For basic editing challenges, you often have to have the idea that you want to selectively desaturate when you take the photo, so that you can make sure that the colour you want to desaturate isn't present in other areas of the photo. It is also very important to have you white balance set correctly, because having it wrong could create a slight colour cast in the photo, causing your selective desaturation to desaturate other things which you want to remain in colour!

    For an example, I will use this photo of mine, which I took with the idea of desaturating later on:

    I cut the word 'Green' out of transparent red film, so that anything behind it would become red. I could then desaturate the red layer to leave a field of green grass, with the word green in black and white.

    Okay, so how do you selectively desaturate? First of all go into hue/saturation.

     

    The following window will appear with a number of settings:

    Hue shifts the colours of the whole photo.

    Saturation changes the strength of the colour.

    And lightness, well, isn't it obvious?

    At the top of the window, it says Master. This means that your adjustments are currently effecting all of the colour channels. Click that, and you'll see a list of different channels. In this case, we want to desaturate red, so select the red channel.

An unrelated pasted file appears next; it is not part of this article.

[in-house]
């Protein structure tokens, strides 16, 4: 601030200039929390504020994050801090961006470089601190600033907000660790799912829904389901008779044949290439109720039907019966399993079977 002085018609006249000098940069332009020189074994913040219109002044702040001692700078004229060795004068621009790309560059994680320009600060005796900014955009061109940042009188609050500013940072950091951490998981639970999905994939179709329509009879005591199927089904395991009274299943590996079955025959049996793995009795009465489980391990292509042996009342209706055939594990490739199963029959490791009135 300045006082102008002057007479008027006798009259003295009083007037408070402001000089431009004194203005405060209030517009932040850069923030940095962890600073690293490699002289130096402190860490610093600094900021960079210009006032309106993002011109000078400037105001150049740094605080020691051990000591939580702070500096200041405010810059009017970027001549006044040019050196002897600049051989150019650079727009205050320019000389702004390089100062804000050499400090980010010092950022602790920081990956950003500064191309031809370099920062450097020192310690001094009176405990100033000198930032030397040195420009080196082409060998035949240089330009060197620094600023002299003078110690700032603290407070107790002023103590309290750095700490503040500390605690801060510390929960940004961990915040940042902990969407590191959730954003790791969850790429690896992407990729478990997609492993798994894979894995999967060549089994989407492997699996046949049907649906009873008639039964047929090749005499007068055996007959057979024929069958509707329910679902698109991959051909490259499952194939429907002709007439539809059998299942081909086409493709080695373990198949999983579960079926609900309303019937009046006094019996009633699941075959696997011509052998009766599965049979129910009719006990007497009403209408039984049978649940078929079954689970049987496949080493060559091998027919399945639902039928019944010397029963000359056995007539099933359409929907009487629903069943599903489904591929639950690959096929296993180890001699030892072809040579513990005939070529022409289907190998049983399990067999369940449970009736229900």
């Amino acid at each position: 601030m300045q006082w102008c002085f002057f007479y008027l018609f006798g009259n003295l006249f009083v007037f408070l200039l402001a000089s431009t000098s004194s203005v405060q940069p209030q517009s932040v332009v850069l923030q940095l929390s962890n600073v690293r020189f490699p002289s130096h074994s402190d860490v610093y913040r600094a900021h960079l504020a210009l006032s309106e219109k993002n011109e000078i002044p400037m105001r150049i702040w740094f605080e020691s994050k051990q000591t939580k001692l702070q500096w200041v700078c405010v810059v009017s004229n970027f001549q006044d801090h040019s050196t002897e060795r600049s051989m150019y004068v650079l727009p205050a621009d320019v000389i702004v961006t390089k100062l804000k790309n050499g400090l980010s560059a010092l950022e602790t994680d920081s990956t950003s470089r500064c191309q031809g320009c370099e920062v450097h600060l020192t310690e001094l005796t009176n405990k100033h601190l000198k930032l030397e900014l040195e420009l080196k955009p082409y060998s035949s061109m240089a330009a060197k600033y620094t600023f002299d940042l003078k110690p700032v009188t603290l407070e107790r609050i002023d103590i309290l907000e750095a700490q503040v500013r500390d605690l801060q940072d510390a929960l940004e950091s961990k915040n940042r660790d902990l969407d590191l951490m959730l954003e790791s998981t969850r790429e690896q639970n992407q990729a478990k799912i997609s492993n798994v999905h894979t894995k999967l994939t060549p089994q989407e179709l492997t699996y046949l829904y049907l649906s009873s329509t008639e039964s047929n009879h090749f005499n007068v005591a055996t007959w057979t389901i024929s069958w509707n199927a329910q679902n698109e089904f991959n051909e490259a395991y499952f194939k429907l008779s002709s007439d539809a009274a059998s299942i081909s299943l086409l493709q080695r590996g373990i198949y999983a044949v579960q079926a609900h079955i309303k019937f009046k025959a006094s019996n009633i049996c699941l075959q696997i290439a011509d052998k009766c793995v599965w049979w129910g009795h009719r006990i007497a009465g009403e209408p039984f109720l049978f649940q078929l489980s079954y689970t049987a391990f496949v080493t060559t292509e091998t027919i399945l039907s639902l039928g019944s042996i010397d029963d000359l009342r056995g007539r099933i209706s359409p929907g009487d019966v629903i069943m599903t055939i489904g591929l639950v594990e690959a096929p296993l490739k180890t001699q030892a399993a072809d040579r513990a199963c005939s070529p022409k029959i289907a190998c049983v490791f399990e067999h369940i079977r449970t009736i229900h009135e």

You can then move the saturation slider all the way down to -100 to make the red channel black and white.

    But in this example there is a problem. Some of the grass has reflected onto the red film and that means certain areas aren't desaturated. In this case it is easy to fix. The areas that aren't desaturated look yellow, so lets see what happens when we desaturate the yellow channel. In theory everything should be fine.

    That's weird. Even though the grass definatly looked green, it was under the yellow channel. Since it looked very green to our eyes, it was most probably right on the boundary between yellow and green. Around the letter 'G' there is some area of green, so this confirms the fact. The yellow on the G which we wanted to desaturate was much more yellow, so this means we can shift the hue and fix the problem. Here is what we do: